Eyes on the Street: 2nd Street Bike Lane with No Cars or Trucks Parked on it?
Is this Armageddon?
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We’re almost afraid to say it out loud: during a morning tour of the 2nd Street bike lane between Market and Folsom, the bike lane was free of parked cars and trucks.
Back in April, Streetsblog declared that the 2nd Street project was a fail for cyclists because, without physical barriers to protect the raised bike lanes, motorists were doing what they have always done–using it as a de facto parking lane.
At the time, advocates were complaining on social media that the $20 million project screwed cyclists because the most important element–physical protection–wasn’t in place. Streetsblog agreed, but was taken to task by an SFMTA official who often comments on Streetsblog:
We started a follow-up post a few weeks later and, in response to the criticism, decided to give it a while longer. So here we are, near the end of June.
We really want to hear from cyclists (please comment below) who commute on 2nd, but from our observations it seems as if maybe, just maybe, the additional safe-hit posts that went in are finally doing the trick of keeping cars out of the lanes.
“The addition of posts to Second Street has helped keep the bike lanes clear of parked vehicles,” wrote Charles Deffarges, community organizer for the San Francisco Bicycle Coalition, in an email to Streetsblog. “We appreciate the SFMTA’s responsiveness and know other streetscape projects will continue to evolve as a result.”
At least between Stevenson (that first little street south of Market) and Folsom, the lanes were clear and motorists were respecting them yesterday morning. The loading zones seemed to be working too. Streetsblog watched as a “Pure Luxury” shuttle bus parked in one of those, as intended. But then the driver got out and stepped into the bike lane without looking and was nearly clipped by someone riding a GoBike. “There’s a learning curve,” said a woman who saw the incident as she was helping load people into the shuttle. “Look out for bikes.”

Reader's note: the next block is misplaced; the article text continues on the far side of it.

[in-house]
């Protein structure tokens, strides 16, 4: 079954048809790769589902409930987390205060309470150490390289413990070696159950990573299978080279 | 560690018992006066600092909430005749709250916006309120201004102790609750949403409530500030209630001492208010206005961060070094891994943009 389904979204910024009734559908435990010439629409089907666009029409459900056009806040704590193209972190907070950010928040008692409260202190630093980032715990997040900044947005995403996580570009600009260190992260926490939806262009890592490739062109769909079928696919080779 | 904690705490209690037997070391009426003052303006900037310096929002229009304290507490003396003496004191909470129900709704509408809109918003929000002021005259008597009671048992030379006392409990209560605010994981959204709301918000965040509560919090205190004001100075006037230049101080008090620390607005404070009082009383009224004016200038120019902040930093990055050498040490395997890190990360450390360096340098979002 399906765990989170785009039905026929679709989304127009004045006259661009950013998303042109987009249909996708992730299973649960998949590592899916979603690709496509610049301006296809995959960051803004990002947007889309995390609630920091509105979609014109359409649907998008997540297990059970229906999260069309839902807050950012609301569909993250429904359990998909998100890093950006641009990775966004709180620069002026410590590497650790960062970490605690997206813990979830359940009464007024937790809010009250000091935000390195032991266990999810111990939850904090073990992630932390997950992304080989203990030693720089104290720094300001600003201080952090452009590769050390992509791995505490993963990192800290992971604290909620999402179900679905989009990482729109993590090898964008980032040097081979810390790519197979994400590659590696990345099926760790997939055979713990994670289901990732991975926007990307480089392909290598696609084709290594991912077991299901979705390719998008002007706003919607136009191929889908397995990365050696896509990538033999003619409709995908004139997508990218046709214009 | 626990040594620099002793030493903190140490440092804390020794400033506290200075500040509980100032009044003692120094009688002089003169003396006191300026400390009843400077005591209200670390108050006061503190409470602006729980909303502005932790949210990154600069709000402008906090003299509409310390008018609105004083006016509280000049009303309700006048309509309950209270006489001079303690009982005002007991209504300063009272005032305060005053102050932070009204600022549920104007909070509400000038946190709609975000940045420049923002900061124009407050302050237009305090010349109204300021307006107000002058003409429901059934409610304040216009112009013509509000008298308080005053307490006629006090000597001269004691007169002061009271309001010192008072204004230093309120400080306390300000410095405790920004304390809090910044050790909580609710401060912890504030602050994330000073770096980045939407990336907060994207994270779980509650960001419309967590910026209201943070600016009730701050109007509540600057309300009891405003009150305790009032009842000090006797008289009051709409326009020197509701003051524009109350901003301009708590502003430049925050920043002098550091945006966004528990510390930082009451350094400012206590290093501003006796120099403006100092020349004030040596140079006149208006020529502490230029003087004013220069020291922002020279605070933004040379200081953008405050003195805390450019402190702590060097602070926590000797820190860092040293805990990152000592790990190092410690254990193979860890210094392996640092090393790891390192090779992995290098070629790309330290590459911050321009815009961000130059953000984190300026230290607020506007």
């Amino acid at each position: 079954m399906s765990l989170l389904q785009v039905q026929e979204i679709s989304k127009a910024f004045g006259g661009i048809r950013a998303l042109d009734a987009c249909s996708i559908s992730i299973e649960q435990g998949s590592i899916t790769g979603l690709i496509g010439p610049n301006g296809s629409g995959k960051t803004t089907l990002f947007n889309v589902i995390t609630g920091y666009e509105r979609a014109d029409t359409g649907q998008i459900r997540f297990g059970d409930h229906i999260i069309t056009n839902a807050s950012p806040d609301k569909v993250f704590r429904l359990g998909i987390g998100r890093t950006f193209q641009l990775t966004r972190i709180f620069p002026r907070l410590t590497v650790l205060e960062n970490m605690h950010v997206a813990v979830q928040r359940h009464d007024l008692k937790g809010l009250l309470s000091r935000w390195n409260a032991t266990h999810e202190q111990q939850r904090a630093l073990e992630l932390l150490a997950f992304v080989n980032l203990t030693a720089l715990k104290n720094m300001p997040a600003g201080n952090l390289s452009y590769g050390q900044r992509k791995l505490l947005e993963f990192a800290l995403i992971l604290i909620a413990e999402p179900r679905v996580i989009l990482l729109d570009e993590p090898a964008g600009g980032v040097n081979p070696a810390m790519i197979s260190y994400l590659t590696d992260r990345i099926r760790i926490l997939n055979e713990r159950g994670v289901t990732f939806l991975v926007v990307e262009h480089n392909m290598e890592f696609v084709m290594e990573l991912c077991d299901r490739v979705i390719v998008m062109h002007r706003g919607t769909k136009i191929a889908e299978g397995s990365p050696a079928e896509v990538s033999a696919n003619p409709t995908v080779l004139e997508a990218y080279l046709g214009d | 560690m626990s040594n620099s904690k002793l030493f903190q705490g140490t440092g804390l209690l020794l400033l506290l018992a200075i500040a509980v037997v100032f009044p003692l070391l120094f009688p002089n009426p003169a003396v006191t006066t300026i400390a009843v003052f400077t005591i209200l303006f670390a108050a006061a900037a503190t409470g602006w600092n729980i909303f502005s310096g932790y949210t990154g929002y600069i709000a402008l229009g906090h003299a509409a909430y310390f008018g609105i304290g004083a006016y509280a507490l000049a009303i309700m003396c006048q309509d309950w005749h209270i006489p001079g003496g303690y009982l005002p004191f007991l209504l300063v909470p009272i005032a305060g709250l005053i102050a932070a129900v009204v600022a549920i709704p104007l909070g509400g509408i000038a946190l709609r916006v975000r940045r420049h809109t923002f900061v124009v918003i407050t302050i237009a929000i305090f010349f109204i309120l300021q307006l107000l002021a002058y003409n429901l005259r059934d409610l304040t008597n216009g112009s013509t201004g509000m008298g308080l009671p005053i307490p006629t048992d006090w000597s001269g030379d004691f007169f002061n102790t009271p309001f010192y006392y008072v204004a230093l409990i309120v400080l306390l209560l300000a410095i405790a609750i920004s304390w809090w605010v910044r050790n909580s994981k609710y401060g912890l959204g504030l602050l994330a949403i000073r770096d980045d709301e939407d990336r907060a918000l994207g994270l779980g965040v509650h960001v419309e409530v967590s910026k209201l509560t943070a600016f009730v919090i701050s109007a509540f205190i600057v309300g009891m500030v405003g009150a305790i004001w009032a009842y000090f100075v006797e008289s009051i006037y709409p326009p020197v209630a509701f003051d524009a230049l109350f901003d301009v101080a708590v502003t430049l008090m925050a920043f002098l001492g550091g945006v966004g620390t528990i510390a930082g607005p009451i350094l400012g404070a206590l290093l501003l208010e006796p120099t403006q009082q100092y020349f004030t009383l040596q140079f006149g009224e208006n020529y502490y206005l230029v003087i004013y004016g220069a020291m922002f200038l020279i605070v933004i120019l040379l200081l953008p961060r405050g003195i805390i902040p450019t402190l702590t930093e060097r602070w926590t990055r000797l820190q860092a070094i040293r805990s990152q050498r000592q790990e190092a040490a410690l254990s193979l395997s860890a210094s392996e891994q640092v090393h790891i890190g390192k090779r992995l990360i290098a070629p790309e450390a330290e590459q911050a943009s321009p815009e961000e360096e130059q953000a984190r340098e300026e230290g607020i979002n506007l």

Meanwhile, back in April advocates on social media brought up a few critiques that remain valid.
For example, the placement of the safe-hit posts:
They aren't even positioned at the edge of the bike lane. They are a few inches away from the edge. pic.twitter.com/AOKeXRvzcW
— Kyle Grochmal (@KCGrock) April 18, 2019
“This is pretty ironic considering that SFMTA ripped out SFMTrA’s rogue post installations in the past (that were on the white line, not even in the lane!), citing cyclist safety as the reason for doing so,” wrote safe-streets advocate Dale Munroe in an email to Streetsblog.
For that matter, one would think that on a $20 million, years-long project, the city could find something more substantial than overgrown plastic straws to protect cyclists (safe-hit posts are supposed to be a fast, inexpensive quick fix, not a long-term solution, so there’s that).
The intersections, which have separate bike and motor vehicle phases for cars making turns, have gotten better with the installation of bright, illuminated signs to remind motorists not to turn right on red. But many elements are still problematic. For example, at Second and Howard, going South:
As seen above, the stop line has bicycles waiting behind motorists, presumably so they’re out of the way when cars have a right-turn arrow. But most cyclists (and scooterists and skateboardists) that Streetsblog observed ignored this stop line and waited much farther up where they’re more visible, as is the usual, safer thing to do. This illegal act tends to force cars to make wider, slower right turns. But it seems it could also make a collision more likely if (or when) motorists make illegal rights on red.
Again, it remains a mystery as to why SFMTA refuses to put in Dutch-style protected intersections, which Dutch engineers prefer on busy streets, since they force motorists to take turns very slowly while maximizing visibility. The excuse is usually that there isn’t enough space or money–but that’s clearly not the case on 2nd Street.
The project could also use better “daylighting” at small streets, such as Tehama, Clementina, and Minna, to give cyclists more time to react to errant motorists like this one (note the one-way sign):
What happened between Market and Stevenson?
And then there’s the short stretch of unprotected bike lane from Market to Stevenson. Why does this have a conventional lane? Streetsblog asked that question of SFMTA and Public Works and will update this post accordingly.
And, of course, south of Folsom, where construction continues, there’s no protection for the bike lane and all bets are off there–it’s a mystery why safe-hit posts have to be the last things to go in when they’re supposed to be in the “quick-fix” tool box. South of Harrison, it’s back to San Francisco’s full-on street bedlam. That segment won’t be finished, according to the Public Works timeline, for another year.
“We look forward to continued improvements to the rest of Second Street as well as breaking ground on new, fully protected designs on projects like Folsom and Howard,” wrote Deffarges.
Do you ride 2nd regularly? Have any thoughts on intersections and other design elements? Please post below.